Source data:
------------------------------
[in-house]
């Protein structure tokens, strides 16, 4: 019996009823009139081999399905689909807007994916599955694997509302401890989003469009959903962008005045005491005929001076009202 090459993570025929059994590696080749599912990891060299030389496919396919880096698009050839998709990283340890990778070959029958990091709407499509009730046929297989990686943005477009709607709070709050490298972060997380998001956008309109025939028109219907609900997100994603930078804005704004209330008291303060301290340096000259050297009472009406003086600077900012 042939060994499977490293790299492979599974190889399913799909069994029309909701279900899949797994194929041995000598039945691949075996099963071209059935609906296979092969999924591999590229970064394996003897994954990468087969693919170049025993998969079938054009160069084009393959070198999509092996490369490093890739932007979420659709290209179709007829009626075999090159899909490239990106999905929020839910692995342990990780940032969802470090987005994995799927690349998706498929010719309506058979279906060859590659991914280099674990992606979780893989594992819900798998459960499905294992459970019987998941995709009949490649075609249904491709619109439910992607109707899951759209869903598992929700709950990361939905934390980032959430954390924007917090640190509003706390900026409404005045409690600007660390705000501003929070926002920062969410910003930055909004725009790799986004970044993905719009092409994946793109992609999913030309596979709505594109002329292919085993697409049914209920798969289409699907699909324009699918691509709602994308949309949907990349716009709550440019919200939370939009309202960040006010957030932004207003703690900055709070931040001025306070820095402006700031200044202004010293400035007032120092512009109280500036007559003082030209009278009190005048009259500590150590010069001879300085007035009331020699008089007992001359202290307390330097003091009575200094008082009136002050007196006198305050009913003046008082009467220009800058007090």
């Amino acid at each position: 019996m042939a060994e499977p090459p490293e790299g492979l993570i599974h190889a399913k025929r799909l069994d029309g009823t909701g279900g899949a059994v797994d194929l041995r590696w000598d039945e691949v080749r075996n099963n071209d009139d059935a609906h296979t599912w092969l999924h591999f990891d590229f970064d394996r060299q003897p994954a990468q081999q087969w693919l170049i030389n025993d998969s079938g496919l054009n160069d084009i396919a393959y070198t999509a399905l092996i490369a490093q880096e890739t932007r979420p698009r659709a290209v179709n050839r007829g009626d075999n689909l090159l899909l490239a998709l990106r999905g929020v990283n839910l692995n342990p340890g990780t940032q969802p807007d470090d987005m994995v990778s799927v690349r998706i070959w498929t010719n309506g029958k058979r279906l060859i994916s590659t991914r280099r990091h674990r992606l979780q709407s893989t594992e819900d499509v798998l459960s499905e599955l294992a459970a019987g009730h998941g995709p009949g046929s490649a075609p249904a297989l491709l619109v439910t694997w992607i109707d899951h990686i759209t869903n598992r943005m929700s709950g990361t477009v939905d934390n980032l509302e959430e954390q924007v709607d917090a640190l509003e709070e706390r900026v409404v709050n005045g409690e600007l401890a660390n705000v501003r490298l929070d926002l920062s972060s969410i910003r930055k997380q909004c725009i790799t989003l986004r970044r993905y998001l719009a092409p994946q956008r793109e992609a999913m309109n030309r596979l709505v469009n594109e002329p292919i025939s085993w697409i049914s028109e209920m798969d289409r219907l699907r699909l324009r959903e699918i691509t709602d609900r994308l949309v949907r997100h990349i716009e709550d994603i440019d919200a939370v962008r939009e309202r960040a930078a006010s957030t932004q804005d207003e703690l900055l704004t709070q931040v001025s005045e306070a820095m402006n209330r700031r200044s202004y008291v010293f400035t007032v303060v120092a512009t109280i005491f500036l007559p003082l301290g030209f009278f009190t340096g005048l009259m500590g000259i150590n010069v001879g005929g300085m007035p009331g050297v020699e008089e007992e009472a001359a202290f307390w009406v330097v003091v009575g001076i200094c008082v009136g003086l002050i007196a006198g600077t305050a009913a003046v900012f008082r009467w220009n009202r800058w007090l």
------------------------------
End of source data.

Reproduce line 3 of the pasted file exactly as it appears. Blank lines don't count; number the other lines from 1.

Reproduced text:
């Amino acid at each position: 019996m042939a060994e499977p090459p490293e790299g492979l993570i599974h190889a399913k025929r799909l069994d029309g009823t909701g279900g899949a059994v797994d194929l041995r590696w000598d039945e691949v080749r075996n099963n071209d009139d059935a609906h296979t599912w092969l999924h591999f990891d590229f970064d394996r060299q003897p994954a990468q081999q087969w693919l170049i030389n025993d998969s079938g496919l054009n160069d084009i396919a393959y070198t999509a399905l092996i490369a490093q880096e890739t932007r979420p698009r659709a290209v179709n050839r007829g009626d075999n689909l090159l899909l490239a998709l990106r999905g929020v990283n839910l692995n342990p340890g990780t940032q969802p807007d470090d987005m994995v990778s799927v690349r998706i070959w498929t010719n309506g029958k058979r279906l060859i994916s590659t991914r280099r990091h674990r992606l979780q709407s893989t594992e819900d499509v798998l459960s499905e599955l294992a459970a019987g009730h998941g995709p009949g046929s490649a075609p249904a297989l491709l619109v439910t694997w992607i109707d899951h990686i759209t869903n598992r943005m929700s709950g990361t477009v939905d934390n980032l509302e959430e954390q924007v709607d917090a640190l509003e709070e706390r900026v409404v709050n005045g409690e600007l401890a660390n705000v501003r490298l929070d926002l920062s972060s969410i910003r930055k997380q909004c725009i790799t989003l986004r970044r993905y998001l719009a092409p994946q956008r793109e992609a999913m309109n030309r596979l709505v469009n594109e002329p292919i025939s085993w697409i049914s028109e209920m798969d289409r219907l699907r699909l324009r959903e699918i691509t709602d609900r994308l949309v949907r997100h990349i716009e709550d994603i440019d919200a939370v962008r939009e309202r960040a930078a006010s957030t932004q804005d207003e703690l900055l704004t709070q931040v001025s005045e306070a820095m402006n209330r700031r200044s202004y008291v010293f400035t007032v303060v120092a512009t109280i005491f500036l007559p003082l301290g030209f009278f009190t340096g005048l009259m500590g000259i150590n010069v001879g005929g300085m007035p009331g050297v020699e008089e007992e009472a001359a202290f307390w009406v330097v003091v009575g001076i200094c008082v009136g003086l002050i007196a006198g600077t305050a009913a003046v900012f008082r009467w220009n009202r800058w007090l």